It’s 2012 and everyone’s gone digital. NY Fashion week went digital, the London Olympics delivered the games and events live to your mobile phone, heck, even Coachella went digital and resurrected Tupac for the holographic performance of a lifetime. It should come as no surprise that the 2012 elections joined the movement and have been influenced by digital technology more than any other in history.
Both the Obama and Romney 2012 campaigns have leveraged digital media to promote their candidates, changing the way advertising, the media, and ultimately the public, have approached their view of the campaigns. Let’s take a look at the ever evolving digital trends impacting the elections...
Think Twitter and Facebook are just for posting what you ate for breakfast? Think again! Both campaigns have embraced the 24/7 news bandwagon and are using social media to connect and interact. Twitter accounts, Instagram, Google+ hangouts, and even Reddit where Obama did an AMA (ask me anything) are examples of how technology and the internet have empowered conversation surrounding the election, and also dialogue with the actual presidential candidates themselves!
With apps like Congress for Andriod and Realtime Congress, technology has brought transperenancy back to politics. Well, OK - not quite, but people can access real-time information about Congress from their mobile phones. Meetings, actions, and legislative process are at your fingertips - literally. Doubtful of people’s interest in political apps? Well check it- the Mitt’s VP app, a one-trick pony that announced Romney’s choice for his vice presidential candidate, had 200,000 downloads within just the first 48 hours.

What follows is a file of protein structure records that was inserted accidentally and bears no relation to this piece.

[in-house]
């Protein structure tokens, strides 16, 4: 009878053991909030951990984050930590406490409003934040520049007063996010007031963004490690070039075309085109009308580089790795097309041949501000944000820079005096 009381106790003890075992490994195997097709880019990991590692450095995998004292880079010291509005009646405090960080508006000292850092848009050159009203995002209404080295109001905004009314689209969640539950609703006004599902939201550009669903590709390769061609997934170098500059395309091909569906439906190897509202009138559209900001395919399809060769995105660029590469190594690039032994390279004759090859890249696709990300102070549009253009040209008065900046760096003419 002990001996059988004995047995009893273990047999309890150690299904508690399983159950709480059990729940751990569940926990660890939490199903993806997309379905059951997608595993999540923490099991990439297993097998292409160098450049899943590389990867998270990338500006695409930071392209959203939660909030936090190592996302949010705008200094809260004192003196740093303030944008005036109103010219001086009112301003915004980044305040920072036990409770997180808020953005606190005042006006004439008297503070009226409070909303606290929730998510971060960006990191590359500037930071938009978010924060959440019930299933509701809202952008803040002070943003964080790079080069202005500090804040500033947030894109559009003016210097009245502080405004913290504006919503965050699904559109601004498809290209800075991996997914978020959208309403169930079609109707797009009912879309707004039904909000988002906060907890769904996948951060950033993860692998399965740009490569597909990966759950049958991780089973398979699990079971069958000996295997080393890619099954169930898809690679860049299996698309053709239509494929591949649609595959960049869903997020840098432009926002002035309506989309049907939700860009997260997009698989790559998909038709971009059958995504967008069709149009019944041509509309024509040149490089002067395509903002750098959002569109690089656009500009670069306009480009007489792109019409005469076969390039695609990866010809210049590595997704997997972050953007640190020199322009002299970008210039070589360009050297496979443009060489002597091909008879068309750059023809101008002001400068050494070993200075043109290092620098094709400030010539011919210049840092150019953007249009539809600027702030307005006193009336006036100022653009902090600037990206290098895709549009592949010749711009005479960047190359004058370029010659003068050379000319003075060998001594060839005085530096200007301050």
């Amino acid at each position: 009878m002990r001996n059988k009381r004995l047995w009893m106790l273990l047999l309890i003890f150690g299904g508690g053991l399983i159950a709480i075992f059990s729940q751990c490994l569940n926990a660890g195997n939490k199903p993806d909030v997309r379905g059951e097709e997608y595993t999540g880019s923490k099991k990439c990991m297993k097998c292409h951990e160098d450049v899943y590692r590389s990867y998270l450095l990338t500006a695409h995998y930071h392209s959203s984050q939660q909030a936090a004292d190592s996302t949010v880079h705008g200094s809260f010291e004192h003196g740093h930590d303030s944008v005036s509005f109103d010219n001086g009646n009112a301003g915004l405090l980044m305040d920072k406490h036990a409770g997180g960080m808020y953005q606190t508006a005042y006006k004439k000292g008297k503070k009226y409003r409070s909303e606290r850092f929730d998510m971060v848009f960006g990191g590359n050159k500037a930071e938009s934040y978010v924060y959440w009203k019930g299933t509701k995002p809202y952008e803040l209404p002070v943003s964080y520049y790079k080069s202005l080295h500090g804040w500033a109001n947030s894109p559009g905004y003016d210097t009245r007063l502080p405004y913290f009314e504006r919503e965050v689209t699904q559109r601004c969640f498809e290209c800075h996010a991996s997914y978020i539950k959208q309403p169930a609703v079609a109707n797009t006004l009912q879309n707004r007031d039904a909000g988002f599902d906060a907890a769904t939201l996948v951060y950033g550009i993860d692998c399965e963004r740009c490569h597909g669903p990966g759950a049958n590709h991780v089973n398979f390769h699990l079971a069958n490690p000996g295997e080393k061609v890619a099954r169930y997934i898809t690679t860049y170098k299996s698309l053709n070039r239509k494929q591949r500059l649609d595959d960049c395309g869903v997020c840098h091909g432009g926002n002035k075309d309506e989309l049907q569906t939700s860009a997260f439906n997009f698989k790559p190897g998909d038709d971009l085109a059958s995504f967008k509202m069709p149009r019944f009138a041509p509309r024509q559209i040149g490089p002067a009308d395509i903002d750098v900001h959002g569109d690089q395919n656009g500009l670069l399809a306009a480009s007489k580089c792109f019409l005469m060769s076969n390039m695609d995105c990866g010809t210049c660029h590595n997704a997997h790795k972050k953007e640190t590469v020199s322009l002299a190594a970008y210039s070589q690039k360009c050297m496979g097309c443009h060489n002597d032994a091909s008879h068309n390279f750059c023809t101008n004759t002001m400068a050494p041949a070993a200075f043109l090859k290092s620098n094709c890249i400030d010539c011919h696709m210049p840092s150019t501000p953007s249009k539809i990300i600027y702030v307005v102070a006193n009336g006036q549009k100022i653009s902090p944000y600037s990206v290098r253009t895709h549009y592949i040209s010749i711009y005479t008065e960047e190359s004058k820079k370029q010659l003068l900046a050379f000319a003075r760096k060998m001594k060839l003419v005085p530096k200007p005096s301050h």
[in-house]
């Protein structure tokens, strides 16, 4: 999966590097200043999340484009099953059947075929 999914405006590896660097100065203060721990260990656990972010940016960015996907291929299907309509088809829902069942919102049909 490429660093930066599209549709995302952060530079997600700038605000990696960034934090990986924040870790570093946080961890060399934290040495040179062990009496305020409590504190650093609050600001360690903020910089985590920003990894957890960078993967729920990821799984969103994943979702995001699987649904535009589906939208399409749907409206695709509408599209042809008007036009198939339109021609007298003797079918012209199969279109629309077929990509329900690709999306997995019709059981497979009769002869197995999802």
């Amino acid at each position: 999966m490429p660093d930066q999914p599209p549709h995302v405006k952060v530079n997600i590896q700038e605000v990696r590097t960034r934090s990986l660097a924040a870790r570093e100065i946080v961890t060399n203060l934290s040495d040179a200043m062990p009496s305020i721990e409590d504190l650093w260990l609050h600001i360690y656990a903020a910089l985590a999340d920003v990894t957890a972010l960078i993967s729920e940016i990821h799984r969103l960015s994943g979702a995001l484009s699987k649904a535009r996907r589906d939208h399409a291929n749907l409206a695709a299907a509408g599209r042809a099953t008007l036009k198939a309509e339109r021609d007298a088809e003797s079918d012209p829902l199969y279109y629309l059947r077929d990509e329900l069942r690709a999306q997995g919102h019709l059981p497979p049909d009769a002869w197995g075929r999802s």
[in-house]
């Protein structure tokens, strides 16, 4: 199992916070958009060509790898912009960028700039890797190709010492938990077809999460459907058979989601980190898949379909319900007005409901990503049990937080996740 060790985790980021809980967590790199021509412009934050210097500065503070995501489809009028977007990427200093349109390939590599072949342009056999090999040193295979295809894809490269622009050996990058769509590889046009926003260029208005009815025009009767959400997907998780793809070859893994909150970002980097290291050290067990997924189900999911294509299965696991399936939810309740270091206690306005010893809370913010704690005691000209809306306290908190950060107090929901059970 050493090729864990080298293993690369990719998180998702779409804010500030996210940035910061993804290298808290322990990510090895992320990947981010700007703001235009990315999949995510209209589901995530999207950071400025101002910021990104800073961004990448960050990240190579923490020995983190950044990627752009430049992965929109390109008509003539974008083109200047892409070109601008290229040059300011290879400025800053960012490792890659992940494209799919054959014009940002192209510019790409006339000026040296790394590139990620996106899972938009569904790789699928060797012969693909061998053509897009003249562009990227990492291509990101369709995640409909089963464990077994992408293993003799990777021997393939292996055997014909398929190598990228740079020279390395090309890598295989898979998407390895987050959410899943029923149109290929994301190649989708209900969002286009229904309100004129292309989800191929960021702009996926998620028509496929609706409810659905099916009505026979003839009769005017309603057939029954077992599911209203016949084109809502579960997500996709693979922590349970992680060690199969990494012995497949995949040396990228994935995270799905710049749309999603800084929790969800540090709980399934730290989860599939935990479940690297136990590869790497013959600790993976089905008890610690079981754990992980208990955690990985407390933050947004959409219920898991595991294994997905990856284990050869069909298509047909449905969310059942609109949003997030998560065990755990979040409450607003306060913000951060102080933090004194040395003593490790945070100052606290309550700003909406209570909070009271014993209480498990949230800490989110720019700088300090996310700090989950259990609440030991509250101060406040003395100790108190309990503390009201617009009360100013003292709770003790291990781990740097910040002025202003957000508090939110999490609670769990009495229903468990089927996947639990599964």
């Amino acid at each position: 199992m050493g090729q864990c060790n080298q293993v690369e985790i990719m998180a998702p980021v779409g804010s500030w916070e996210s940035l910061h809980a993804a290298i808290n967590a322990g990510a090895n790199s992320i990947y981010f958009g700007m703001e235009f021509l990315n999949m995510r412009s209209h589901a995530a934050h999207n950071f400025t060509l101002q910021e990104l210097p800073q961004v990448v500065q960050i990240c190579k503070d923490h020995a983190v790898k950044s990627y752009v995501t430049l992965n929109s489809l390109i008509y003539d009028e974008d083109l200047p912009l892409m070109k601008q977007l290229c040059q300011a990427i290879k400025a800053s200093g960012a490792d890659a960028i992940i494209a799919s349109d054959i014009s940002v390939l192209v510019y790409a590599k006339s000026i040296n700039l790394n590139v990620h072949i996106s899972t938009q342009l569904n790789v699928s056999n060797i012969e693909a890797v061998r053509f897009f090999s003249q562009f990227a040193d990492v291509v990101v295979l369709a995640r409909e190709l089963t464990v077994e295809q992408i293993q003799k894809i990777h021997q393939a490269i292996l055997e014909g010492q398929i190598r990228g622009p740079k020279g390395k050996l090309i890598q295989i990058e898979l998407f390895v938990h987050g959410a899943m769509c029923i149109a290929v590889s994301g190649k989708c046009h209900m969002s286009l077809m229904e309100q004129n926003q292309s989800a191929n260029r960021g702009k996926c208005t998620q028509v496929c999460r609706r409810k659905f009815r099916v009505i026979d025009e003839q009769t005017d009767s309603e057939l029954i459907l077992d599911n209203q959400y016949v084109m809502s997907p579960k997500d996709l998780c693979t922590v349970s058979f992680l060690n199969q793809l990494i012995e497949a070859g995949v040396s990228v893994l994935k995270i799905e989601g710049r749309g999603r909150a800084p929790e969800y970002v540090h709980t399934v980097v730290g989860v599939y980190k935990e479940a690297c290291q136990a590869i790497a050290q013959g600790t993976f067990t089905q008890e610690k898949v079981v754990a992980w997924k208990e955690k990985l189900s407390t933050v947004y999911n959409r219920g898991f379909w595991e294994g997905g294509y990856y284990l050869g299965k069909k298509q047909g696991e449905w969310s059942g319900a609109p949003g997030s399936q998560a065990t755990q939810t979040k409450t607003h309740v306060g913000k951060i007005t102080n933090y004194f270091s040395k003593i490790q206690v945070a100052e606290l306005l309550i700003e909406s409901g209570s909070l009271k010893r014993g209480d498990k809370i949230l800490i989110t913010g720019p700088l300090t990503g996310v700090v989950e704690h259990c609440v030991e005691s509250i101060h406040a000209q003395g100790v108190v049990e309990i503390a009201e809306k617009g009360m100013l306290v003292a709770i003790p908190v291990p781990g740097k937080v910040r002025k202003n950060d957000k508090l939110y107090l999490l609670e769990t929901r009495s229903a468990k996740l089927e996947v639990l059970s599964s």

A recent study found that 66% of people between the ages of 18 and 29 in the United States own a smartphone, and smartphone usage among all adults is up 10% year-over-year. Mobile Politics, a website that enables U.S. political candidates to interact with their constituents, estimates that more than 80 million voters in the U.S will access information critical to their decision making process through their smartphones.
Both campaigns have successfully used their mobile apps to not only inform their supporters, but also, to inspire and acquire fundraising via SMS donations. Mobile donations, how about that?
Both campaigns have also taken a stab at mobile advertising by pushing across paid political messages. Whether it’s making a donation, finding out who the next VP will be, or simply accessing and sharing information, mobile is clearly a major player in this year’s election. The candidates’ efforts to reach younger and tech-savvy voters over the past several months have proved useful, and perhaps necessary as digital media steadily moves from being a growing trend to a solidified, standard part of the average American’s everyday life.
Hey Obama and Romey! Interested in a solution that helps seamlessly manage your digital, offline and mobile marketing needs? RingRevenue can help set up multiple campaigns, track which of your efforts are most successful in driving phone calls, and engage with those mobile donators via SMS. Just a thought...